There is a broad appetite for SMSFs with 28,000+ funds being established last year. However it’s important to identify whether it’s right for you, before taking the next step.
SMSFs can be a great way to seize investment opportunities and to take control, but they do require time, effort and know-how. If you don’t have the time or interest in actively managing your superannuation, SMSFs are likely not for you.
Here are some of the key factors to consider when weighing it up.
What are the benefits of having my own SMSF?
Research shows that the leading reasons for people to set up an SMSF are to exercise ‘more control of my investments’ and ‘investing in property through super’.
Due to the oversight and personal involvement involved, you will undoubtedly become more aware, engaged and well versed across superannuation policy more broadly, and specifically, tracking your nest egg. And greater engagement can only be a positive thing – whether you’re starting out or knocking on the door of your golden years.
Aside from this, SMSFs have access to a broader range of investments than in other types of funds including residential, commercial property, and a broader range of exchange traded funds, collectibles, term deposits and direct shares. SMSFs can also access investments like derivatives to help you to address risk.
Depending on your personal circumstances as well as your investment choice, you may have the potential for tax advantages in your SMSF.
It’s important to acknowledge there will be establishment costs. This includes a cost to establish the SMSF, as well as administration, auditing, tax returns and investment fees.
If you choose, you may like to seek professional support. Depending on your level of expertise, and your appetite to either take on or delegate certain responsibilities, you may like to consult with a financial adviser, accountant, stockbroker and/or actuary to help you best manage your SMSF.
While there is no minimum amount needed to establish an SMSF, it’s widely accepted that under a certain balance the SMSF is unlikely to be as efficient when compared to other funds.
While this depends on level of fund size balance and comparison against alternatives, ASIC notes that the point at which it starts to become efficient is around $200,000.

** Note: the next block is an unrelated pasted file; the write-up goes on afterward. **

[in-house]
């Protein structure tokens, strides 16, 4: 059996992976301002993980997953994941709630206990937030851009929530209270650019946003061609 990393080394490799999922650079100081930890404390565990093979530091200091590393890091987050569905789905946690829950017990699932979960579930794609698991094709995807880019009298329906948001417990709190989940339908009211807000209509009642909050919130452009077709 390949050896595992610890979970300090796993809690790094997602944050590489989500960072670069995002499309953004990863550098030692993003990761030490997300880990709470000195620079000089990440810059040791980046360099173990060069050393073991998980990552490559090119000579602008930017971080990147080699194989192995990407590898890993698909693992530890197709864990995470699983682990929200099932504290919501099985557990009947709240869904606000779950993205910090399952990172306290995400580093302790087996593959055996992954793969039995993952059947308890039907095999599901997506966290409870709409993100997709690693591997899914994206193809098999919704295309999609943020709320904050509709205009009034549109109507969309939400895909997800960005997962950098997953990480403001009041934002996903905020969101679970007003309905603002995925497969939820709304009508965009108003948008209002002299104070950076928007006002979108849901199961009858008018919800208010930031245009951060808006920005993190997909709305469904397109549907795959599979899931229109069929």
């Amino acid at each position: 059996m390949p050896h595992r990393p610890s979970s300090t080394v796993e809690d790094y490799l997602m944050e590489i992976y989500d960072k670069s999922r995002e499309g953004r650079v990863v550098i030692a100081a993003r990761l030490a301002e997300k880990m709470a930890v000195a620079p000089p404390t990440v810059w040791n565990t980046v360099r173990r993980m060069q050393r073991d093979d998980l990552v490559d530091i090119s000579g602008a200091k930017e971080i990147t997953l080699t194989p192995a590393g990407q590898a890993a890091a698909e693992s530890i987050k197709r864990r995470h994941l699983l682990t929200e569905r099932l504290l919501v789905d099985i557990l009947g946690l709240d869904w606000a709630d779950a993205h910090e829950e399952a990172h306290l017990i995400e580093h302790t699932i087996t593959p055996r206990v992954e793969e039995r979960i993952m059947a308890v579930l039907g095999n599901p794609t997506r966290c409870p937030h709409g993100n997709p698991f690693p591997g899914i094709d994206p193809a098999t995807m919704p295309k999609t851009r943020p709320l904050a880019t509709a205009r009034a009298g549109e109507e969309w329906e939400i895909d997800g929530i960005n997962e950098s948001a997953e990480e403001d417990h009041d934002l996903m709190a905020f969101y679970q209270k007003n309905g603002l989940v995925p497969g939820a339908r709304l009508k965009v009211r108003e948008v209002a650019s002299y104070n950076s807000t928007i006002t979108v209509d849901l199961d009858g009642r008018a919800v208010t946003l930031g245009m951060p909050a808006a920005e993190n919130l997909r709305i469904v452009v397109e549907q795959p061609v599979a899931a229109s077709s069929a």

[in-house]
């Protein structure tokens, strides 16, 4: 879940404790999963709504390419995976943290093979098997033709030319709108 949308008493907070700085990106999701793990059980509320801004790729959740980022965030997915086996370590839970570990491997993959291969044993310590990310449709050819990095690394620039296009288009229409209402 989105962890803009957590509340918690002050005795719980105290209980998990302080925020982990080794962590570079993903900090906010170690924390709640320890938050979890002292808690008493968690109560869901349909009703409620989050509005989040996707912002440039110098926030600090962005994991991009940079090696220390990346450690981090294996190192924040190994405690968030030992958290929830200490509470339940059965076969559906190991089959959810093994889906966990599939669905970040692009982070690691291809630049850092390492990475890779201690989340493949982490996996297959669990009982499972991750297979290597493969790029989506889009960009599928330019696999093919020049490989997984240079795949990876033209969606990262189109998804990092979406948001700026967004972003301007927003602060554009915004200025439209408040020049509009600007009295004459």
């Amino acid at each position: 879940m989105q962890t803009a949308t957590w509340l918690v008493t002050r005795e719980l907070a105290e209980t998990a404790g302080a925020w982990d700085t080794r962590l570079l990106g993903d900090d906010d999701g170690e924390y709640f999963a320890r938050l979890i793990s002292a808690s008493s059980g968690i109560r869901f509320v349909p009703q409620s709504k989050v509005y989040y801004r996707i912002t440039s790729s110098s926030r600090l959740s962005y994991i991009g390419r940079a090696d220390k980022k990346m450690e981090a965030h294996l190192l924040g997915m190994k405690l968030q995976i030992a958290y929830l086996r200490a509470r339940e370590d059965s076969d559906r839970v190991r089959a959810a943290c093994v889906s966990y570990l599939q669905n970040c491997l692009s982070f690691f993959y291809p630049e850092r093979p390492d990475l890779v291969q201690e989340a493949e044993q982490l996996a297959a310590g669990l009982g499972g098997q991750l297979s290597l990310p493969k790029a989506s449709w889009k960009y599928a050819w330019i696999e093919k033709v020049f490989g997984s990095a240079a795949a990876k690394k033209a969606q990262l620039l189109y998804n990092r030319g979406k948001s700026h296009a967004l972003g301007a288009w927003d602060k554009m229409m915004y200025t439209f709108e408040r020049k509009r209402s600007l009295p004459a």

Do I have the time?
Time allocated to an SMSF can vary from person to person and will depend on what type of investor you are and how active you choose to be when managing your SMSF investment portfolio.
However, regardless of whether you are a full delegator or totally hands-on, you can expect to spend some time each month managing your SMSF.
Research from Investment Trends shows that SMSF trustees spend on average nearly eight hours per month.
If you don’t feel you have the time to dedicate to an SMSF each month, it’s likely not a suitable option for you in the long run, or not for right now.
What’s involved in ‘self-managing’ an SMSF?
As an SMSF trustee, responsibilities can vary from researching and choosing investment options, to tracking the strategy, managing valuations when required, and staying on top of changes to super regulation, which may affect your trustee responsibilities.
When you run your own SMSF you carry out the role of trustee which carries legal obligations.
You and your fellow trustees will be responsible for the administration, compliance, development and overall maintenance of the fund. This point cannot be overlooked.
You must also be diligent and keep comprehensive records, including managing an annual audit and arranging and revising any insurance which may include income protection. And importantly, only using the fund for retirement benefits.
Also consider an exit plan, as not everyone wants to manage their SMSF forever. So you need to factor in a strategy for if and when it will be wound up.
Do you need support?
So if you meet the criteria and think an SMSF could be suitable for you, consider the benefits of consulting with a professional at the outset and also along the way.
Importantly, being self-managed doesn’t mean you have to go it alone.
Ultimately the choice of how to invest and how to structure the fund is a very important question that you should consider.
If you don’t currently seek professional support, you could consider talking with a professional adviser who can discuss the options available to you. They will work with you to understand your goals and objectives and provide you with a recommendation that is aligned to those outcomes.
Bryan Ashenden is head of financial literacy and advocacy at BT Financial Group
 ATO, Self-managed super fund quarterly statistical report – December 2017
 Investment Trends, SMSF Investor Report, Addendum (Mar 2017), p33
 Investment Trends SMSF Investor Report, Main Report, (Mar 2017), p12